Colonel Brereton rode up to the castle with some of his men and called upon Lady Stafford to surrender, which she refused. In response 'some of the poor outhouses were set on fire to try whether these would work their spirits to any relenting. All in vain, for from the castle they shot some of our men and horses which did much enrage and provoke the rest to a fierce revenge. Almost all the dwelling houses and outhouses were burnt to the ground.'
The siege was raised when Colonel Hastings led a relief column which arrived on 5 June. Lady Isobel was eventually persuaded to leave, a small garrison remaining to defend the castle against a renewed siege. Finally, in late June, the Royalist garrison fled, having heard of information that a large Parliamentarian army was approaching, complete with a number of siege cannons capable of easily overwhelming the small garrison that remained. The castle then fell into Parliamentarian control in which it stayed until its demolition.
On 22 December, not many months after its capture, the Parliamentarian Committee of Stafford, ordered: 'the Castle shall be forthwith demolished.' The order was carried-out with the loss of a crowbar!
When the traveller and diarist, Celia Fiennes passed through the county town in 1698, she noted:
'...the castle which is now ruinated and there only remains on a hill the fortified trenches that are grown over green.'
The castle was partly rebuilt in the Gothic Revival Style from 1813, but work was discontinued partly through the lack of funds, but also because the Jerningham family were elevated to the peerage (one of their motives for the restoration project). Dubbed by some as a folly, this was never the case, as the Keep was always intended to be lived in, and was occupied well into the 20th century. It is a Grade II listed building. It is open to visitors and visible from the M6 motorway.
From the Victorian era, the Keep was occupied by caretakers. Many Staffordians can remember the last caretakers, Mr and Mrs Stokes, who used to give tours of the structure and served cups of tea and home-make cakes for 3d. In winter Mr and Mrs Stokes used buy produce from the local farms and drag it up the drive on a sledge. One local recalled that he and his friends visited the Keep in mid-winter but Mrs Stokes wasn't too keen on taking them around and they were sent away - the boys used the sledge to speed off down the drive. Another boy tied a 'Stafford Knot' in the lead water pipe which used to be at the bottom of the drive - evidently the 40's was a time of 'creative vandalism'.[original research?]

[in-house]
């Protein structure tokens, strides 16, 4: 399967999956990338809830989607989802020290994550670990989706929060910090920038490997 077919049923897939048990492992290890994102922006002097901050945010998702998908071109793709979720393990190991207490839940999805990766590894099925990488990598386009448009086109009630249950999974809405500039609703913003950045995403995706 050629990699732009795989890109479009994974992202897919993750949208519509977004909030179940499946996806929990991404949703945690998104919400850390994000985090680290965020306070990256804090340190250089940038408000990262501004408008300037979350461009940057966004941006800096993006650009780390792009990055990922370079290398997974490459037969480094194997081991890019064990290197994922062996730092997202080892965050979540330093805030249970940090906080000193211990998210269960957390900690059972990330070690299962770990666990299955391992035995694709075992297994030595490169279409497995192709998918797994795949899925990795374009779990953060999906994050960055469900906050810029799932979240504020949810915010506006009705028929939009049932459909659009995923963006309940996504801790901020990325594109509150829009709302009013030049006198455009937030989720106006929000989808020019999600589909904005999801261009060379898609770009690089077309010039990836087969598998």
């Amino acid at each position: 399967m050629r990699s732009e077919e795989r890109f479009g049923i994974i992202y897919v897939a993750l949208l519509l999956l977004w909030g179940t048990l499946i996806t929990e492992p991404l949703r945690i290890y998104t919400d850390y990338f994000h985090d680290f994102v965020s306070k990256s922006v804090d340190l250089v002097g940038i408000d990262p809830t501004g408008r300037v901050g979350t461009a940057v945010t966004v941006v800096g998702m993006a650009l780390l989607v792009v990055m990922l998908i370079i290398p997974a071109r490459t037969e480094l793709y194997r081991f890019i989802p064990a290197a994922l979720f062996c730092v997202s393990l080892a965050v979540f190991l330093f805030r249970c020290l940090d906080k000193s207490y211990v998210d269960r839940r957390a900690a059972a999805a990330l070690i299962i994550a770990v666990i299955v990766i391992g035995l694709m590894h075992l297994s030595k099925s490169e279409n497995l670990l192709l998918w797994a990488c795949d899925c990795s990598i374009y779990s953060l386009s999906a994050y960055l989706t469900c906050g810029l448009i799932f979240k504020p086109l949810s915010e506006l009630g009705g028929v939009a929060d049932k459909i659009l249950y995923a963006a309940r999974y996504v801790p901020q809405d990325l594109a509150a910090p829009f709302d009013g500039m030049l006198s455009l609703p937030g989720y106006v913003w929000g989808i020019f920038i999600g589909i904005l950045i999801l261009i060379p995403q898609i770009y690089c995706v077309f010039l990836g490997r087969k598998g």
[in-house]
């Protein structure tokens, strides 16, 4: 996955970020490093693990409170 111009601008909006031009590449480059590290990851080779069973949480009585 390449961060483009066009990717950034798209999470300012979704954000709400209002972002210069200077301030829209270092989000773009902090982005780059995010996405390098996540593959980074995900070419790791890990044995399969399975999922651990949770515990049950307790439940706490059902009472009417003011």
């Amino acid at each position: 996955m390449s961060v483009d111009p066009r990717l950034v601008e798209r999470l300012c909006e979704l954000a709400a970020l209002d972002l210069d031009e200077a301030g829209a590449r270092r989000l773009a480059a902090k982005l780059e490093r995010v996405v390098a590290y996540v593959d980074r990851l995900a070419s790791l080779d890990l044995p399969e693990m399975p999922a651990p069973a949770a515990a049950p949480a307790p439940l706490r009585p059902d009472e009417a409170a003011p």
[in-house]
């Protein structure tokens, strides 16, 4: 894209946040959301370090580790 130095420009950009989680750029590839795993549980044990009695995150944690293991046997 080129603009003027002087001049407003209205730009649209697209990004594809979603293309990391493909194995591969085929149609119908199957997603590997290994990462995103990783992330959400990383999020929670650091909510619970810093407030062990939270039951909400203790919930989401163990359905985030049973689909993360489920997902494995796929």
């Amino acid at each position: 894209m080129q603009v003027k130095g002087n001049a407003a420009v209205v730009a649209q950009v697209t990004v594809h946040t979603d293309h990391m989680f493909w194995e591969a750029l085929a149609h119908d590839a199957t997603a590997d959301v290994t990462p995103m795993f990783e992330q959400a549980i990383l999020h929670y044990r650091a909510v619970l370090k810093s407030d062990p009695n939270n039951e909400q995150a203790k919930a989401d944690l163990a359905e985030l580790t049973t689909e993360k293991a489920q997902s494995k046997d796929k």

In the immediate post-war years the mature woodland that surrounded the Keep was felled, which may have led to the structure being exposed to high winds. By 1949 large pieces of masonry had begun to fall from the towers, which were declared unsafe. Mr and Mrs Stokes, the last caretakers of the castle and its grounds, vacated the building that winter. Sadly the site became a target for vandals and in 1961 Lord Stafford gave the Keep to the local authority. Not long afterwards a boy was killed when he fell from the unsafe South Front. In 1962 the towers and the remainder of the North Wing were reduced to the height of the North Front and made safe. Many people still believed that the Castle was a Georgian folly, although local historians were aware not only of its history but also that of the Stafford family. In 1978 excavations began to reveal the complex archaeology of the site, which had been for generations the seat of one of the most important families in the region. A heritage trail was established in 1988, while three years on a purpose-built museum and gift shop opened on-site.
Every summer events are performed in the grounds of the Castle, the most popular of which is the annual showing of various Shakespeare plays.
- Stafford Historys article on Stafford Castle (staffordhistory.co.uk/stafford-castle)
- Stafford Castle (staffordtown.co.uk)
- Stafford Castle and Visitor Centre - official site and visiting information